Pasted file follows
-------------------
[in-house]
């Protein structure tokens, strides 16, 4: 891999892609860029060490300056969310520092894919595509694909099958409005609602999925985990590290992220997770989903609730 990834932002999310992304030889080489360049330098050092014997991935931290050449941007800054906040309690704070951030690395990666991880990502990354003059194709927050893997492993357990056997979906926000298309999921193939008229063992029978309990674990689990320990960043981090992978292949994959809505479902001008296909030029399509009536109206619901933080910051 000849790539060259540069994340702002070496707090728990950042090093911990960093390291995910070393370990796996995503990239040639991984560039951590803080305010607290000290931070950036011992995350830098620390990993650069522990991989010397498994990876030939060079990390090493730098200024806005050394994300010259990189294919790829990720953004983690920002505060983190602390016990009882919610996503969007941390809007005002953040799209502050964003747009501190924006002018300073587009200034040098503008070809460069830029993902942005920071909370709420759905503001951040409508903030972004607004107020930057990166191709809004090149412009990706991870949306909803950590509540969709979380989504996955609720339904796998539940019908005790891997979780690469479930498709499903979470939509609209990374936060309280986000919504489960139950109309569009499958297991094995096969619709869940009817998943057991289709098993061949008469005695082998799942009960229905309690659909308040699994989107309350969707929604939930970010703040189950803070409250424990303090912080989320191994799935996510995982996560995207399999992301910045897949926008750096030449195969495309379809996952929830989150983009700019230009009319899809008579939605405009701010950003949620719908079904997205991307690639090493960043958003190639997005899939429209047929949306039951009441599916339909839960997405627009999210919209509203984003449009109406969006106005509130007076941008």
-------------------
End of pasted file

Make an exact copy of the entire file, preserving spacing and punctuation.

[in-house]
């Protein structure tokens, strides 16, 4: 891999892609860029060490300056969310520092894919595509694909099958409005609602999925985990590290992220997770989903609730 990834932002999310992304030889080489360049330098050092014997991935931290050449941007800054906040309690704070951030690395990666991880990502990354003059194709927050893997492993357990056997979906926000298309999921193939008229063992029978309990674990689990320990960043981090992978292949994959809505479902001008296909030029399509009536109206619901933080910051 000849790539060259540069994340702002070496707090728990950042090093911990960093390291995910070393370990796996995503990239040639991984560039951590803080305010607290000290931070950036011992995350830098620390990993650069522990991989010397498994990876030939060079990390090493730098200024806005050394994300010259990189294919790829990720953004983690920002505060983190602390016990009882919610996503969007941390809007005002953040799209502050964003747009501190924006002018300073587009200034040098503008070809460069830029993902942005920071909370709420759905503001951040409508903030972004607004107020930057990166191709809004090149412009990706991870949306909803950590509540969709979380989504996955609720339904796998539940019908005790891997979780690469479930498709499903979470939509609209990374936060309280986000919504489960139950109309569009499958297991094995096969619709869940009817998943057991289709098993061949008469005695082998799942009960229905309690659909308040699994989107309350969707929604939930970010703040189950803070409250424990303090912080989320191994799935996510995982996560995207399999992301910045897949926008750096030449195969495309379809996952929830989150983009700019230009009319899809008579939605405009701010950003949620719908079904997205991307690639090493960043958003190639997005899939429209047929949306039951009441599916339909839960997405627009999210919209509203984003449009109406969006106005509130007076941008």